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Rizags

  • one year ago

Help with differentiation Please! Problem Below

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  1. Rizags
    • one year ago
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    If\[f(x) = x^2, x \le1\] and \[f(x)=2x, x>1\] is f differentiable at 1?

  2. Rizags
    • one year ago
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    wait though, it isn't continuous at 1

  3. marigirl
    • one year ago
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    your write cuz it looks like this |dw:1444166725638:dw| IT is continuous but not differentable at x=1 sorry if i confused u before

  4. Rizags
    • one year ago
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    that isnt continuous

  5. Rizags
    • one year ago
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    also why is it not differentiable

  6. marigirl
    • one year ago
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    Limits: usually we look at a specific value when the graph approaches a number that we are after. A limit won't exist when we get different solutions from above and below graph (See my picture)

  7. marigirl
    • one year ago
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    |dw:1444167201542:dw|

  8. marigirl
    • one year ago
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    So when we approach the discontinuity form above and below point x=1 the graph no longer approaches the same value

  9. marigirl
    • one year ago
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    same y value*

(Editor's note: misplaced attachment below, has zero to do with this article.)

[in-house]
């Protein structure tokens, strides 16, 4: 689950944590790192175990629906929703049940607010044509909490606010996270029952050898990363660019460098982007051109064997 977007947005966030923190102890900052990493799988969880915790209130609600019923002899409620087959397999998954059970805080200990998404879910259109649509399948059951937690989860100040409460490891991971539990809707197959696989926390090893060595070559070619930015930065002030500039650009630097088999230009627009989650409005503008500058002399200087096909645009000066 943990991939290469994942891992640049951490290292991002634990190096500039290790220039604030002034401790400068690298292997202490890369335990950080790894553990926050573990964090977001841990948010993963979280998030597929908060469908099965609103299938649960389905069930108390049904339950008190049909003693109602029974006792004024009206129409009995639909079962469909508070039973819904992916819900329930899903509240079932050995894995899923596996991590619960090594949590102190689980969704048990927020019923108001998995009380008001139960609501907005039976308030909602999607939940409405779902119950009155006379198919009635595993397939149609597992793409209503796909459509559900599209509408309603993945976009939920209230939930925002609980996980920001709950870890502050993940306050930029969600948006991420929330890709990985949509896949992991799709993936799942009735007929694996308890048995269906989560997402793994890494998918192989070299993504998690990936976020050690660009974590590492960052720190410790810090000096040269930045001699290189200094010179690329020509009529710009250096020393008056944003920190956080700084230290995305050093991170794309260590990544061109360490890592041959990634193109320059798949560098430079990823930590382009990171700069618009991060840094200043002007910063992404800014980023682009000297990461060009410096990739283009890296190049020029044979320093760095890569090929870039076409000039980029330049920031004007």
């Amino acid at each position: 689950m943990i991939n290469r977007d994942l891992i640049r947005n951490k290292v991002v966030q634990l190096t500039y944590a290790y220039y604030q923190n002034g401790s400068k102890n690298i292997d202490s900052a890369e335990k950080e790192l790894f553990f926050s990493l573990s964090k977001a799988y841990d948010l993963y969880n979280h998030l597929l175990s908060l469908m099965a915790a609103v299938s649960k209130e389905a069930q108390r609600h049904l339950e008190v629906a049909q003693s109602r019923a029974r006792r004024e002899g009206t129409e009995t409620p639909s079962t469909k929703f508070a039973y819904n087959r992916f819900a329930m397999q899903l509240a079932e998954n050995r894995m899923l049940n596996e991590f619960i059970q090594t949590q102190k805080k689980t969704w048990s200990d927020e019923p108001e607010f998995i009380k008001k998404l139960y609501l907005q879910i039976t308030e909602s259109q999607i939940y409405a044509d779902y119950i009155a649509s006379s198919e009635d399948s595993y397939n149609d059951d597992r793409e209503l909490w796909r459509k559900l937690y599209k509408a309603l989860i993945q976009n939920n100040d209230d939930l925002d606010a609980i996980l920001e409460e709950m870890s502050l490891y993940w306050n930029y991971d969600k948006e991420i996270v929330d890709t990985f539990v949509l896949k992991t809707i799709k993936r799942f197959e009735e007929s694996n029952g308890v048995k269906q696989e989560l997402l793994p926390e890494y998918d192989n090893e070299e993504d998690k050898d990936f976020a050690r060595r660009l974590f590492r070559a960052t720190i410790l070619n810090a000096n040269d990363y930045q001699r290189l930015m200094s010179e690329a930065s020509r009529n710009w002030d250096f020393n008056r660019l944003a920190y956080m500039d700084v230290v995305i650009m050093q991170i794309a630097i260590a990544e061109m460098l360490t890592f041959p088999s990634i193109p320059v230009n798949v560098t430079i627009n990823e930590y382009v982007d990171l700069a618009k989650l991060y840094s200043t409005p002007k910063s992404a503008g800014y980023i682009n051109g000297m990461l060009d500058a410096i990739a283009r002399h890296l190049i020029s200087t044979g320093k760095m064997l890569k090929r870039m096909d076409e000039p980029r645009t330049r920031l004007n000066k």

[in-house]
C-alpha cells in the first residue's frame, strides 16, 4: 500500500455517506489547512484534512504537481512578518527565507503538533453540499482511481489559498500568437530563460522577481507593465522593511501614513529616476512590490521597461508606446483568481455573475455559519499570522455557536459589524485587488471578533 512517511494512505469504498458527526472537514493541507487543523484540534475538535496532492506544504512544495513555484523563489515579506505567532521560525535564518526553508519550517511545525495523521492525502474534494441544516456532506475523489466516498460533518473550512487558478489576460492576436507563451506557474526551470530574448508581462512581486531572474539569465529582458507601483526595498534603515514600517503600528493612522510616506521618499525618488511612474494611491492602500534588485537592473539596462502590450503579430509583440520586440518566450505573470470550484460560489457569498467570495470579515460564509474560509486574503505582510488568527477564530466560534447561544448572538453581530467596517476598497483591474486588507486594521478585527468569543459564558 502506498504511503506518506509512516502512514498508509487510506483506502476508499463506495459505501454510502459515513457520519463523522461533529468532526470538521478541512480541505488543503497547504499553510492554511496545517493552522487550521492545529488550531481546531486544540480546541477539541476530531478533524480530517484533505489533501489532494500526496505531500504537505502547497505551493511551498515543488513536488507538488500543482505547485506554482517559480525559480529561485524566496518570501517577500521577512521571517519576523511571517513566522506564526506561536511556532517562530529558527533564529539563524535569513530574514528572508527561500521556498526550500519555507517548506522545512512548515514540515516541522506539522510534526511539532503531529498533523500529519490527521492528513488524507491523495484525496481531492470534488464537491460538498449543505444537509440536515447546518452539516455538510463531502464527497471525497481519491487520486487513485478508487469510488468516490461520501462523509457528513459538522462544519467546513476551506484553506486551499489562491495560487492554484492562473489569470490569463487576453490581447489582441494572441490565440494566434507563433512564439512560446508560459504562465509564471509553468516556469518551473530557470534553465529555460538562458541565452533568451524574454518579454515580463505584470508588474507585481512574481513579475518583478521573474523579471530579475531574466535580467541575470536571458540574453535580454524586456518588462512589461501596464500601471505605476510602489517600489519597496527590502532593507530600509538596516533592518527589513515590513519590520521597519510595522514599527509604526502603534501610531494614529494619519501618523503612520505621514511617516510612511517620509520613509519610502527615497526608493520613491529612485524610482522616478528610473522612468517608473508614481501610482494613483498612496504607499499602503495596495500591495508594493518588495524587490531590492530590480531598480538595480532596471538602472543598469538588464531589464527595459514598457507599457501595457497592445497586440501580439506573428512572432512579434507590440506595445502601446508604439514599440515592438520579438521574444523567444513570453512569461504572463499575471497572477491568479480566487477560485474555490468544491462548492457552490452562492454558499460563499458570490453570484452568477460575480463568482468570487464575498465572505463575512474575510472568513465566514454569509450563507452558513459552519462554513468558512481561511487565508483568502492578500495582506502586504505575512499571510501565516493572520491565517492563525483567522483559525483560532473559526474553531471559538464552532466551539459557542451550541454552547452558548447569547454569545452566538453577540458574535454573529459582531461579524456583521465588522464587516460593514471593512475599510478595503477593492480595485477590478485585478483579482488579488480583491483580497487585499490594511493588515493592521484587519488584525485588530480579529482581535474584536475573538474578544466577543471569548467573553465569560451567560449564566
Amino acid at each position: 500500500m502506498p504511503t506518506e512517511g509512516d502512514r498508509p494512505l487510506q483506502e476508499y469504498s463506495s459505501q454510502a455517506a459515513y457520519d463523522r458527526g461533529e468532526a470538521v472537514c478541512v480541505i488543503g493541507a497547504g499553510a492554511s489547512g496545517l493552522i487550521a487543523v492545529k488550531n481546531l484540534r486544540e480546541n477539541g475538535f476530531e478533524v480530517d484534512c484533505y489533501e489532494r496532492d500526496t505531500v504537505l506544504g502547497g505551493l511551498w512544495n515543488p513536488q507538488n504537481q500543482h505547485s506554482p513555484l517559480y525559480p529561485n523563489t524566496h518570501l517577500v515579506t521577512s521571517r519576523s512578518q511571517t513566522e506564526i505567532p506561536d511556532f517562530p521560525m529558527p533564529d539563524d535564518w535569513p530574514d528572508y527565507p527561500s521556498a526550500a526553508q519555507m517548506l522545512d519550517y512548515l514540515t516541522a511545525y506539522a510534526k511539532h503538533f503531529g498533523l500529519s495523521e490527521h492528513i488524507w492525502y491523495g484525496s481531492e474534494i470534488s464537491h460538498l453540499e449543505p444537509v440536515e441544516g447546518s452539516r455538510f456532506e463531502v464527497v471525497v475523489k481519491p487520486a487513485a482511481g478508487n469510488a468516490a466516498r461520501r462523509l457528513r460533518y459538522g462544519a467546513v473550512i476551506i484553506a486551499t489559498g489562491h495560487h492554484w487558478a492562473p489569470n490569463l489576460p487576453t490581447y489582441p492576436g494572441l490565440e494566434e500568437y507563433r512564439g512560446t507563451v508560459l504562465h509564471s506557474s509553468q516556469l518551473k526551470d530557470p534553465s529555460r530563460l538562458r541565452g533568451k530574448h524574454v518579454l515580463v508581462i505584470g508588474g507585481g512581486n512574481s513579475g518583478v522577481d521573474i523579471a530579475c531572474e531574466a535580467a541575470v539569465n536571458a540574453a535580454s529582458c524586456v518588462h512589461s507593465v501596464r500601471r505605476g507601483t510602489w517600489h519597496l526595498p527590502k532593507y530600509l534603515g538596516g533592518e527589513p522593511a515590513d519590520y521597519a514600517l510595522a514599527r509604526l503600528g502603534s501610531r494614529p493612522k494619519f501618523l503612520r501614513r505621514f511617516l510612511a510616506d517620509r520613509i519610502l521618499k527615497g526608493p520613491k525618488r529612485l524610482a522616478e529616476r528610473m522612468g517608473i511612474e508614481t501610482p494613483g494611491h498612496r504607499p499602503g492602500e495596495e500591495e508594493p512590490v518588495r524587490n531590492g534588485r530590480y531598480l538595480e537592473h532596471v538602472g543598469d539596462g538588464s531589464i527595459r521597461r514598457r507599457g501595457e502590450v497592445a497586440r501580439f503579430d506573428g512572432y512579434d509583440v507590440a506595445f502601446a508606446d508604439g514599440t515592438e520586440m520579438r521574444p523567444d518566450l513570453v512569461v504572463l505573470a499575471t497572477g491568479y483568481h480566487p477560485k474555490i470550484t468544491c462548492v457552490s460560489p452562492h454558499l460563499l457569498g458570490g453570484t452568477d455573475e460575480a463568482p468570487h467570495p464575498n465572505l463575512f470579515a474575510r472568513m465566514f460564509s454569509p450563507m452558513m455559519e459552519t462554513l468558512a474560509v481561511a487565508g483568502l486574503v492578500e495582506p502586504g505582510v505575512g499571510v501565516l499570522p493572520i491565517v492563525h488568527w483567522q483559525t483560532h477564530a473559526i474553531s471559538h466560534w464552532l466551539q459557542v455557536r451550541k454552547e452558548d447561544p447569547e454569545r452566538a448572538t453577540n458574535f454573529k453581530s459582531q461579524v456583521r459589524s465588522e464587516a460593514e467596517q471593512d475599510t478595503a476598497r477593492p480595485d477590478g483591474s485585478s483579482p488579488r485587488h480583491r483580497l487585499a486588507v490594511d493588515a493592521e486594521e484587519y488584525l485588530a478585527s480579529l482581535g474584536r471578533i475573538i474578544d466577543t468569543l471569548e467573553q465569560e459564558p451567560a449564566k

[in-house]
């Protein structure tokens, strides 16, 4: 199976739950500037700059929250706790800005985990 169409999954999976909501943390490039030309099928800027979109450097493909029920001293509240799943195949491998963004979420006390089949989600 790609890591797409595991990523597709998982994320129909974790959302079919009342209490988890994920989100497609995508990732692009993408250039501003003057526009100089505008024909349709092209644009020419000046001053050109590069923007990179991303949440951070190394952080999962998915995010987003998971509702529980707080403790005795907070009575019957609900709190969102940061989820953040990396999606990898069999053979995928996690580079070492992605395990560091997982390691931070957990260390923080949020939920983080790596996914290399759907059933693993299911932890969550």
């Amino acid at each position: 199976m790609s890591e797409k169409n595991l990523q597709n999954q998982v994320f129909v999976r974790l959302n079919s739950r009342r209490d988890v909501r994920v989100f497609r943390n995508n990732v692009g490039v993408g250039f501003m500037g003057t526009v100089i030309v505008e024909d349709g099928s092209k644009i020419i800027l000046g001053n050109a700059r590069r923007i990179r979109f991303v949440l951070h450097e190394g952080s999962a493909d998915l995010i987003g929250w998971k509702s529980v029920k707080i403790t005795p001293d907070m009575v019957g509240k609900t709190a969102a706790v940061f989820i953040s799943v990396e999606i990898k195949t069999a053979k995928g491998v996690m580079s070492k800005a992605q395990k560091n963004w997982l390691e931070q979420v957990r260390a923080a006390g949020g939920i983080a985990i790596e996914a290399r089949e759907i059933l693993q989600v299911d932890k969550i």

10. Rizags
    • one year ago
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    is this valid:\[f'(1)=\lim_{h \rightarrow 0^{-}}\frac{ (1+h)^2-(1)^2 }{ h }=2\] and\[f'(1)=\lim_{h \rightarrow 0^+}\frac{2(1+h)+2(1)}{h}=2\]

  11. Rizags
    • one year ago
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    because the limits are the same, its just that the function isn't continuous

  12. marigirl
    • one year ago
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    @surjithayer

  13. anonymous
    • one year ago
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    It is Continuous because the x value exists at all points. x=1 is subsidized for the leap. just because there is a leap doesn't make it not continuous.

  14. Rizags
    • one year ago
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    that isn't the definition of continuity

  15. Rizags
    • one year ago
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    limits from both sides have to be the same

  16. anonymous
    • one year ago
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    a function f is said to be continuous at x=a 1. Limit exists Means left hand limit =Right hand limit. 2. f(x)=f(a) Here limit does not exist at x=1 so it is not continuous at x=1 so it is not differentiable at x=1

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